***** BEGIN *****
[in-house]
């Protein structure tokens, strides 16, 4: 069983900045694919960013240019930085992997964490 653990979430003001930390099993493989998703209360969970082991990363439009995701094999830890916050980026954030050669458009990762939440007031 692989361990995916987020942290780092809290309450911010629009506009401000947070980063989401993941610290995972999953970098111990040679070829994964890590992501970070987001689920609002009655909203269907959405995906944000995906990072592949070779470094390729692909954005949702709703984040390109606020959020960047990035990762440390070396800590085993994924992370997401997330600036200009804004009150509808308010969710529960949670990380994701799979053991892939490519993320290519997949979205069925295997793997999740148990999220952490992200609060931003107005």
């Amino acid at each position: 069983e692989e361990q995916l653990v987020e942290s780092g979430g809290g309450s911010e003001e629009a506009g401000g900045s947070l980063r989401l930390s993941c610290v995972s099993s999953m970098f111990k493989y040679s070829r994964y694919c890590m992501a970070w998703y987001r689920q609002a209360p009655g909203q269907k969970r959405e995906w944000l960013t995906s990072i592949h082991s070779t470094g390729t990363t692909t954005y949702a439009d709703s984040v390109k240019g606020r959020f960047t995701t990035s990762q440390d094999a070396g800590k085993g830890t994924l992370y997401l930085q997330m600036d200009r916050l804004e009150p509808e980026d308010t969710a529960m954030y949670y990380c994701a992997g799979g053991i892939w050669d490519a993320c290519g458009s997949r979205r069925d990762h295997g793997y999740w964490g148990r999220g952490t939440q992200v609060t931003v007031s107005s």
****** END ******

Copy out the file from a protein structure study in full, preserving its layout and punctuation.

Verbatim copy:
[in-house]
């Protein structure tokens, strides 16, 4: 069983900045694919960013240019930085992997964490 653990979430003001930390099993493989998703209360969970082991990363439009995701094999830890916050980026954030050669458009990762939440007031 692989361990995916987020942290780092809290309450911010629009506009401000947070980063989401993941610290995972999953970098111990040679070829994964890590992501970070987001689920609002009655909203269907959405995906944000995906990072592949070779470094390729692909954005949702709703984040390109606020959020960047990035990762440390070396800590085993994924992370997401997330600036200009804004009150509808308010969710529960949670990380994701799979053991892939490519993320290519997949979205069925295997793997999740148990999220952490992200609060931003107005």
């Amino acid at each position: 069983e692989e361990q995916l653990v987020e942290s780092g979430g809290g309450s911010e003001e629009a506009g401000g900045s947070l980063r989401l930390s993941c610290v995972s099993s999953m970098f111990k493989y040679s070829r994964y694919c890590m992501a970070w998703y987001r689920q609002a209360p009655g909203q269907k969970r959405e995906w944000l960013t995906s990072i592949h082991s070779t470094g390729t990363t692909t954005y949702a439009d709703s984040v390109k240019g606020r959020f960047t995701t990035s990762q440390d094999a070396g800590k085993g830890t994924l992370y997401l930085q997330m600036d200009r916050l804004e009150p509808e980026d308010t969710a529960m954030y949670y990380c994701a992997g799979g053991i892939w050669d490519a993320c290519g458009s997949r979205r069925d990762h295997g793997y999740w964490g148990r999220g952490t939440q992200v609060t931003v007031s107005s």